I am always surprised by women who describe themselves as ‘not a feminist’ … because to me if you are a woman, how can you not be feminist? I cannot remember a time when I wasn’t a feminist, if I am truthful. It isn’t like a religion where a conversion or awakening was needed for the transition to take place. I was just raised to believe in the equality of women.

Notice I used the word equality there … not supremacy! Feminism isn’t about proving women are better than men — it’s about expecting to be viewed, socially, politically and economically, as equal to men. On the same level playing field. It’s about not being treated like a second-rate citizen or accepting a subordinate status.

It’s also not about blaming men for everything or putting men down. Any feminist who does that is as misogynist as any woman-hating man. Patriarchy is a word bandied about by many women as the root of all evil, but let us not forget that as many women as men supported patriarchy. It takes two to tango as the saying goes. Women have historically also been culpable of oppressing women. It isn’t about addressing a sex imbalance as a societal one.

Patriarchy is not men. Patriarchy is something that both men and women participate in. – Ashley Judd


I found a great quote for a friend of mine who claims not to be political or a feminist (she is actually both) which said

A feminist is anyone who recognizes the equality and full humanity of women and men – Gloria Steinem

And for me that is one of the best definitions I have come across. It’s true that the label “feminist”has become pejorative for modern women who cannot identify with the militant, perceived as predominantly gay, feminist movement of the 60s, 70s and 80s. Many modern men, though, have little trouble in accepting the label, and will happily call themselves ‘feminist’ …

So why are modern women so sure that feminism is not something that should concern or worry them or that they cannot identify with? Should we be trying to rehabilitate the ‘label’ or are we working towards an era where labels seek to exist. As Soren Kierkegaard once wrote:

‘Once you label me, you negate me.’

As a scholar in feminism and gender studies I can see the damage that some schools of thought have done, building barriers instead of breaking them down. Feminism should be something that is accessible and that women of all sexualities, ethnicities, cultures and political persuasions can identify with. Yes, a lot of damage has been done, though arguably it was necessary for women today to be enjoying the rights that they do … so has our comfortable status (achieved by the previous actions of other women) made us, as women, apathetic to what are forebears suffered, that we may enjoy equality? (Though that equality is still often arbitrarily bestowed and not world wide – there is still plenty to be fought for, other wise there would be no need for demonstrations such as One Billion Rising.) Can it be argued that feminism has achieved so much that the fear of what previous generations suffered has receded into the annals of the past, and no longer motivates their children?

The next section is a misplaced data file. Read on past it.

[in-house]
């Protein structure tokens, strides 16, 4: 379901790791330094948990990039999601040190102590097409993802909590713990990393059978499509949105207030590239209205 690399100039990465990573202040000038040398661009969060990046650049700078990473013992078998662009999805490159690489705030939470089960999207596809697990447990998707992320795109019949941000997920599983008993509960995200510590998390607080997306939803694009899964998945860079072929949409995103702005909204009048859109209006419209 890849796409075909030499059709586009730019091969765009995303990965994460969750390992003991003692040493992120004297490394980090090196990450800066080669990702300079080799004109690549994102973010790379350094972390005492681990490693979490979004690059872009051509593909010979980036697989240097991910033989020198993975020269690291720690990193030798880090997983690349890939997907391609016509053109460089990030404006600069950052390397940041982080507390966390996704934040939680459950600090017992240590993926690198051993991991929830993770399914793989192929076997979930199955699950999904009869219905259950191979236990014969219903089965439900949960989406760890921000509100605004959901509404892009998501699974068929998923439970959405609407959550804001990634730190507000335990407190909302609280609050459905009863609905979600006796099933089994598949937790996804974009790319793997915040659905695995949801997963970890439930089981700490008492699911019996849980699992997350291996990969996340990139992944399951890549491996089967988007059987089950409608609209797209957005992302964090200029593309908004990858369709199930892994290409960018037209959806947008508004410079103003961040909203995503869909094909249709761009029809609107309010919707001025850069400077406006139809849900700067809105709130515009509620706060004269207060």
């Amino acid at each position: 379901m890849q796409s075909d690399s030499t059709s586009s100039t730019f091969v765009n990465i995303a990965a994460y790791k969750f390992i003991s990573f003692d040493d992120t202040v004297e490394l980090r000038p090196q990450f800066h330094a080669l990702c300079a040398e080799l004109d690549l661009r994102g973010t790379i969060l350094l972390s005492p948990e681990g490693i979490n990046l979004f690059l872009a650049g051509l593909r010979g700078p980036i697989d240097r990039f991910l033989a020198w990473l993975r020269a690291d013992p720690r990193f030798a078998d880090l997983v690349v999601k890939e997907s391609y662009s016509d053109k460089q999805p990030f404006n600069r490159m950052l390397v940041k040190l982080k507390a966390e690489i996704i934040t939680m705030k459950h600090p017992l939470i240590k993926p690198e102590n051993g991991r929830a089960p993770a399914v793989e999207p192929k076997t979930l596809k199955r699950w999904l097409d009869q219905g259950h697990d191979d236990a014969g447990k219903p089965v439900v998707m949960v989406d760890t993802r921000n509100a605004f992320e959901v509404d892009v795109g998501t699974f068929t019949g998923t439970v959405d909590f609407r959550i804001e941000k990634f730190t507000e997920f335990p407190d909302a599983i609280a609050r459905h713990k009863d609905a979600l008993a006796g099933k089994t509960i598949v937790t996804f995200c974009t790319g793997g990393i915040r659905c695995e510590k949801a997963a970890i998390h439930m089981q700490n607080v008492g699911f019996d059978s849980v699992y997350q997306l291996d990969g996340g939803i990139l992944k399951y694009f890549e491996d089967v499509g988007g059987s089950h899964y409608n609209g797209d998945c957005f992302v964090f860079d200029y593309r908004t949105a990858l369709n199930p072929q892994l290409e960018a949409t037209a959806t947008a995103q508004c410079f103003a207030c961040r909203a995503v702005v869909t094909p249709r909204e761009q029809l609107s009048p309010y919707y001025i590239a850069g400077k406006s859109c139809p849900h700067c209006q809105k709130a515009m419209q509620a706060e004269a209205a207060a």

Is feminism a 21st century issue or a thing of the past? Is it time to redefine ourselves as humanists? Individuals? To forget the sex-divide? I fear that even though progress has been made, the attitude of a society that can still call its females things like ‘slut’ still needs to be changed. A society where a woman is still judged by her sexual history is still prejudicial. A society where the heterosexual norms are still given higher social status than the non-heterosexual needs to change … Any society that imposes judgements on the way a women dresses, and punishes them for non-compliance needs to reassess their priorities.  Whether that be in court after being assaulted or in the street for not abiding by an imposed religious or political dress code.


But what we forget is we ARE society. It’s not anyone else. It is each individual that makes a difference. The personal is the political and together, we can affect change. For the better. And maybe there is still a real need for people to be proud to call themselves feminist. I know I am. But even if you eschew labels … be the best person you can be, uphold the values that you value and fight, when necessary, to make the world a better place, regardless of what sex you are or what labels you hang on your sleeve.

And, just incase you were wondering,  THIS is what a feminist looks like … I hope you all have a feminist sort of a day!


2 thoughts on “When is a feminist not a feminist?

  1. I love this post and the only thing you will here me shouting at the computer is ‘yay’. Your friend’s quote is the best one I’ve come across. I’d really like to reblog your post on my blog – with your permission of course. Let me know. Wouldn’t it be wonderful to reach a time when we truly can redefine ourselves as humanists or individuals.

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